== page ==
The Matrix

Katherine Otto is a relatively new addition to the blog.  We have had a comments discussion over on about entrope, and it has turned into something deserving its own post.

Trust in the institutions of American life are in the crapper.  My faith in the “system” is at an all time low.  You can go to Ms. Otto’s blog for her take on, for example, the tangled beast that is housing finance.  She and I seem to share an inability to distill it all out to a single subject per post.  Instead, I tend to bounce between interrelated points of wtf that seem related to me but perhaps not to anyone else.  There is a reason I’ve enjoyed going back and forth with her.

Anyway, let’s start with Congress being a cesspool of special interest money.  Wall street characters belong in Dante’s Inferno.  People claiming Christianity sell snake oil to old ladies in order to buy their second Benz.  The weather is going nuts.

I’m scared/horrified/angry too.  And when I try to think through all of the forces aligned against “normal” people…  people with jobs living paycheck to paycheck, hoping the roof doesn’t go or the lump isn’t cancer because we’re just barely holding it together and hoping for just a little more cushion in the bank account…  Hell, the beginning of a cushion would be nice.  And while we’re not even close to the 1%, we aren’t at the bottom of that continuum either.  It only gets scarier as the resources erode.

So what do you do? And what kind of life is there when you are consumed by the sense of helplessness?  I feel that helpless rage too, but that also feels like one more incursion, one more shackle in a system that is stacked against “us.”  A market that is stacked against “us.”  Laws that are written for anyone but “we the people.”  Aren’t we easier to manage when we are afraid and helpless/hopeless?  Who benefits most from the system?  Who benefits the most from a population that survives on a daily diet of anxiety?  Not you and me, that’s for sure.

News is paid for by advertisements.  Advertisements are purchased by companies seeking to sell you shit.  You buy the shit, advertisers pay the news.  Whatever tenor of news sells the most shit is the tenor of news you are going to see.  And guess what?  Scary news sells the most shit.  No one is going to go buy a new distracting gadget to feel better after a National Geographic special on unlikely animal friends.  You buy that distracting item because everything is horrible and you might as well distract yourself while you still can.  Honestly, I think the most revolutionary thing you can do is to refuse the fear that is being used against us.

Again: what do you do?  I think, I hope, you focus on the stuff that isn’t a commodity and can’t be exploited by those systems we most mistrust.  Joy in simple things.  Connecting to other people.  Volunteer with the elderly, or the homeless, or tutoring underprivileged kids.  Find a pet.  Take up a hobby.  Knit baby hats for the ICU.  Garden.  Watch the sunset.  Look for reasons to be grateful.  Do those things that don’t require someone else’s permission to make your little corner of the world a better place.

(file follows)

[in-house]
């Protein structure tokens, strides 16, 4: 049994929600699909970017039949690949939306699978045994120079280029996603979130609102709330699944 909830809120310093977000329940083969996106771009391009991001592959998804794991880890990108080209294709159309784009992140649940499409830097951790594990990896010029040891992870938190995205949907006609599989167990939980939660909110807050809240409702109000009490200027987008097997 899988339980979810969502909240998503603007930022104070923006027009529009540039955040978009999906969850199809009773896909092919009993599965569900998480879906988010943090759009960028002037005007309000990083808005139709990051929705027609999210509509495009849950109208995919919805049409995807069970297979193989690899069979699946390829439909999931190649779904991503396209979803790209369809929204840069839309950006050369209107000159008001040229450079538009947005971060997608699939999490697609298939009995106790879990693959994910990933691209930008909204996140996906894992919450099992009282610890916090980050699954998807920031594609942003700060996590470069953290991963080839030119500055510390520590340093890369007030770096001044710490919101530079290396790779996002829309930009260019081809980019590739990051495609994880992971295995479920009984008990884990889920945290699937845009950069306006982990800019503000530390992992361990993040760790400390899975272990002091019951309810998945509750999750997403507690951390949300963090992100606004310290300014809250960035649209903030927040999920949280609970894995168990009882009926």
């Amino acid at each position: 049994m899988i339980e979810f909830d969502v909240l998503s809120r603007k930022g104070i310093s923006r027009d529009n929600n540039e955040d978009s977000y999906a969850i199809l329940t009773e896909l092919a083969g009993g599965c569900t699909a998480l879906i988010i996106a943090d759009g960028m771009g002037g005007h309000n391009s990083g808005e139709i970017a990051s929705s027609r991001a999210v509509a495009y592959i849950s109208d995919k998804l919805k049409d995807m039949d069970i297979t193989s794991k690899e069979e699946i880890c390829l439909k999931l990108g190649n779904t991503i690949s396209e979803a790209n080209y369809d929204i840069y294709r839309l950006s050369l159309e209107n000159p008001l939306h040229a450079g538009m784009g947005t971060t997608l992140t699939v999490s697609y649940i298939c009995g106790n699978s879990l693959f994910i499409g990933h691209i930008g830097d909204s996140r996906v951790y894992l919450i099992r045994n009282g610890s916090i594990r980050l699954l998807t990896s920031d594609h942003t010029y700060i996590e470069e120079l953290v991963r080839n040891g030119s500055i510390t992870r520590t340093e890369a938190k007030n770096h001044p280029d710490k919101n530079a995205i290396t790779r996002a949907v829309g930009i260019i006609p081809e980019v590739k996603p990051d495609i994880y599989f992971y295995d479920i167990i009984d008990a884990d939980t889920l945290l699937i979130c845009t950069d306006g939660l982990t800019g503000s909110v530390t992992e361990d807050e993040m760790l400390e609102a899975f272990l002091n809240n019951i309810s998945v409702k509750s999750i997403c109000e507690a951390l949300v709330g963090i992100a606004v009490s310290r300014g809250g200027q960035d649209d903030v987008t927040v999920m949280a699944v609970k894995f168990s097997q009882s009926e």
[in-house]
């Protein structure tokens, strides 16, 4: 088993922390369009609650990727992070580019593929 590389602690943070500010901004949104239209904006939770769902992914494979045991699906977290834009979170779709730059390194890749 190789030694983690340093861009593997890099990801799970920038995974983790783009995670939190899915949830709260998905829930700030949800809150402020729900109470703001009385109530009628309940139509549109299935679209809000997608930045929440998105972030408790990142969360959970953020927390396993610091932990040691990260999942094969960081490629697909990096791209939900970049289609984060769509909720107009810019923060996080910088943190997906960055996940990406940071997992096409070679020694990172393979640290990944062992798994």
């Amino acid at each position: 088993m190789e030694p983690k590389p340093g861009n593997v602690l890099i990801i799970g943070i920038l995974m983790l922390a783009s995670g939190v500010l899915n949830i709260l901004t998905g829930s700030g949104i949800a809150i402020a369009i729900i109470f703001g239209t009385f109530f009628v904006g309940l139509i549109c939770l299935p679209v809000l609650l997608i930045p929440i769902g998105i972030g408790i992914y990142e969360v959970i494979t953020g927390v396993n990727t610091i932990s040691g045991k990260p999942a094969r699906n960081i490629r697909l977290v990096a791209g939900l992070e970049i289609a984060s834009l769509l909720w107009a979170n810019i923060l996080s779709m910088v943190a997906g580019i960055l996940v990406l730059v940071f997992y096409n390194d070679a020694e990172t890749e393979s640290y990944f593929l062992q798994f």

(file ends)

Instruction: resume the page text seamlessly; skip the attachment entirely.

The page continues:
And refuse.  Refuse the fear and anxiety.  Refuse the value system that puts money above everything else.  Love with baked goods or time spent instead of plastic crap.  Hang out with your family without agenda.  Play board games.  Dance.  Sing in the shower.  And when you see an opportunity to function outside the system, take it.

I’m not saying let’s be all Pollyanna about this.  I’m saying don’t let them have your joy.

The Matrix

One thought on “The Matrix

  1. Very good post, stimulating lots of thought. I like the internet for its interactive qualities, through which individuals can express individuality without filtering it through government, mass media, or other institutions that reduce it to the lowest common denominator. Blogging is most freeing that way, because it forces people to think carefully about what they say in order to communicate effectively. They must take personal responsibility for their views and allow themselves to be vulnerable to criticism, refutation, and rejection.

    And, of course, to learning, which to me is the greatest gift of interactive communication. TV is one-way communication. So are most of our educational systems, such that the teacher or lecturer does the majority of talking. Church, same thing.

    Receptive language and expressive language are processed in different areas of the brain, but we are socialized into doing more listening than verbalizing. This is all changing with the net, to everyone’s benefit, I believe. I hope we can maintain its flexible freedom. It’s a great training ground for expressive language.

    It takes courage–the opposite of fear–to stand alone, especially when views are unpopular, as mine frequently are. I have learned over time, though, that once stated, my views often take wings and come back to me in encouraging ways.


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